Cotton Dyeing Process Makes Textiles More ‘Effective’

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This year, the Copenhagen Fashion Summit included an Innovation Competition that saw 12 finalists pitch their technologies onstage in front of a panel of expert judges and Summit attendees. After a series of presentations and judging sessions over the two day event, the winner was announced: ColorZen.

ColorZen applies a patented pre-treatment to cotton fibre that changes the charge of cotton to positive so that dye quickly locks into place, allowing the cotton to absorb far more dye during the dyeing process, and eliminating the need for the toxic chemicals that otherwise are required in traditional dyebaths and often result in water pollution.

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The proprietary technology allows the dyeing process of a cotton garment to require up to 95% fewer chemicals, 90% less water, 50% less dye, and zero salt.

Meanwhile, a new collaboration called Project EFFECTIVE has been launched to drive commercial use of more sustainable fibres and plastics in the textile industry. Twelve companies across the value chain – including brands such as H&M, Carvico, Vaude and Balsan – will work to produce materials from renewable feedstocks and bio-based technologies rather than oil and gas, supported by a multi-million euro grant.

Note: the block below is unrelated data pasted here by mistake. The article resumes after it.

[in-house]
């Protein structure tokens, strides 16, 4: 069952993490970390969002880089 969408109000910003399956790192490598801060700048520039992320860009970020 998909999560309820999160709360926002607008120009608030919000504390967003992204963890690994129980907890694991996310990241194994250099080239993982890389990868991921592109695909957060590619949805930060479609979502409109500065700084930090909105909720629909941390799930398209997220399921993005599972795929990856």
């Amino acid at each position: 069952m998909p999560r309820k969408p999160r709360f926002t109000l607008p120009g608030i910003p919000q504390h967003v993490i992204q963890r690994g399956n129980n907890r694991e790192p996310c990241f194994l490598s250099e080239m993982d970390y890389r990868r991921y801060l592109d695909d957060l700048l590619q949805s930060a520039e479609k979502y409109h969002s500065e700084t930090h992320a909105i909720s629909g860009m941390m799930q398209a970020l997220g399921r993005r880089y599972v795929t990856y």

Led by Aquafil and Genomatica, one of Project EFFECTIVE's key objectives will be to develop a more sustainable nylon, made from bio-based caprolactam produced using renewable feedstocks. Germany's Südzucker will supply these feedstocks, Genomatica's bio-based chemical technology will process them, and Aquafil will create its bio-nylon-6 from the resulting material.

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Italy's Novamont and Life Cycle Engineering, Spain's Fundación CIRCE, Slovenia's Circular Change, and Croatia's Bio-Mi round out the participants with their expertise in conversion technologies, production, recycling, reuse, and biodegradability.

The project, which officially starts in June, has received a 7.1 million euro grant as part of the European Union's Horizon 2020 programme.

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